October 6, 1965, the first game of the '65 World Series, the Los Angeles Dodgers versus the Minnesota Twins. It's Yom Kippur night at Metropolitan Stadium, 47,797 in attendance. Sandy Koufax, lead pitcher of the LA Dodgers, refuses to play.

Koufax's refusal to pitch on Yom Kippur gained him the respect and admiration of many Jews. His courage gave many Jews the strength to not be ashamed of their Judaism.

The day after Yom Kippur, Koufax received a visit in his S. Paul hotel room from Rabbi Moshe Feller, regional director of the Merkos L'Inyonei Chinuch — the educational arm of the Lubavitcher Hasidic movement. Feller congratulated Koufax for not playing on Yom Kippur and for "the great assist he gave Rabbis and Jewish educators the world over."

Rabbi Feller also brought Sandy a pair of tefillin. "Since you bat right and throw left," he told the pitcher, "I wasn't sure what type to get you." (Tefillin are worn on the weaker arm — right-handed people wrap them around their left arm, and lefties on their right arm.) "But considering what your left arm has accomplished, I decided to get you the type you put on your right arm."

Koufax accepted the gift and thanked Rabbi Feller for visiting. "The Talmud says that tefillin is representative of all the Mitzvot of the Torah," Feller later explained. "So I could not think of a better way to honor a person for enhancing Jewish values, than by presenting him with a pair of tefillin."

Two weeks later, at a Simchat Torah gathering, the Rebbe, Rabbi Menachem Mendel Schneerson, of righteous memory, spoke about the Jewish pitcher who refused to play on Yom Kippur (the following is a free translation from the Yiddish). "The first condition in influencing a child," said the Rebbe, "is that the child must see a living example by his parents. If the child sees the parent studying Torah at a time when the parent would otherwise be involved in business dealings, thereby surrendering a few dollars of profit, and perhaps causing that he won't be written up as one of the top dealers — this is an example of self-sacrifice for the child.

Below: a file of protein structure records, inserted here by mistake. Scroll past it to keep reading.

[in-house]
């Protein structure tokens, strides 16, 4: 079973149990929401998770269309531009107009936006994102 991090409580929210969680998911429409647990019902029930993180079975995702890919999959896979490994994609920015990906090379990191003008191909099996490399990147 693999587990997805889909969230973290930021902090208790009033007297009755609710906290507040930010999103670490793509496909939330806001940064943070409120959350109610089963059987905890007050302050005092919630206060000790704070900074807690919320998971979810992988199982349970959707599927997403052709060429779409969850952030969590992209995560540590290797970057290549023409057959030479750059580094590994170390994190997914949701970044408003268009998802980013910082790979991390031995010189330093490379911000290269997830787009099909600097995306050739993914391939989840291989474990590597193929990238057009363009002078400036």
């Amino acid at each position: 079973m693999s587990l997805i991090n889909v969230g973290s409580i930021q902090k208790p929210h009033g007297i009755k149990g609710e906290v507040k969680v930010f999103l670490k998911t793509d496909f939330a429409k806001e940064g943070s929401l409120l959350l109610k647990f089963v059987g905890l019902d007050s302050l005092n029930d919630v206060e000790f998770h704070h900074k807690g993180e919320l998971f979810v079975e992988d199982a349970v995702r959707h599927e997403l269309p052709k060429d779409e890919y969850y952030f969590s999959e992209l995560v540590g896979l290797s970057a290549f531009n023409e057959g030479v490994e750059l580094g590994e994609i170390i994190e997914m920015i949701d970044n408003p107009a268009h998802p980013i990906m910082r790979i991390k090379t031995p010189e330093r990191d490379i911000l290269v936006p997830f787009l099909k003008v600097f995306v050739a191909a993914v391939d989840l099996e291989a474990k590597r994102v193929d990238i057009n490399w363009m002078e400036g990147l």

"Or when the parent gives up a half hour of watching television, reading the newspaper and discussing politics... even though he thinks that knows what [President] Johnson ought to do, and if Johnson would ask him, he would tell him to do it this way.... When he renounces all of this, and he doesn't even know what the World Series is, that's an example for your child... (Those who don't know what 'World Series' is — good for them. I wish that I didn't know...)

"There was a young man, and in fact he had a beard, he went to see the pitcher that wouldn't pitch on Yom Kippur and he told him that he does not play baseball on Rosh Hashanah either. The young man told the pitcher that he would like to give him a present. He gave him a pair of tefillin. The pitcher told him that he still remembers tefillin, however, he did not want to put them at that time. The young man left, and that day the pitcher lost the game... But at the end it turned out that he won the World Series, and on his table there were the tefillin. In the end, even 'a distant individual will not be distanced' and he will merit to put them on, and another Jew will be added to those who have donned tefillin..."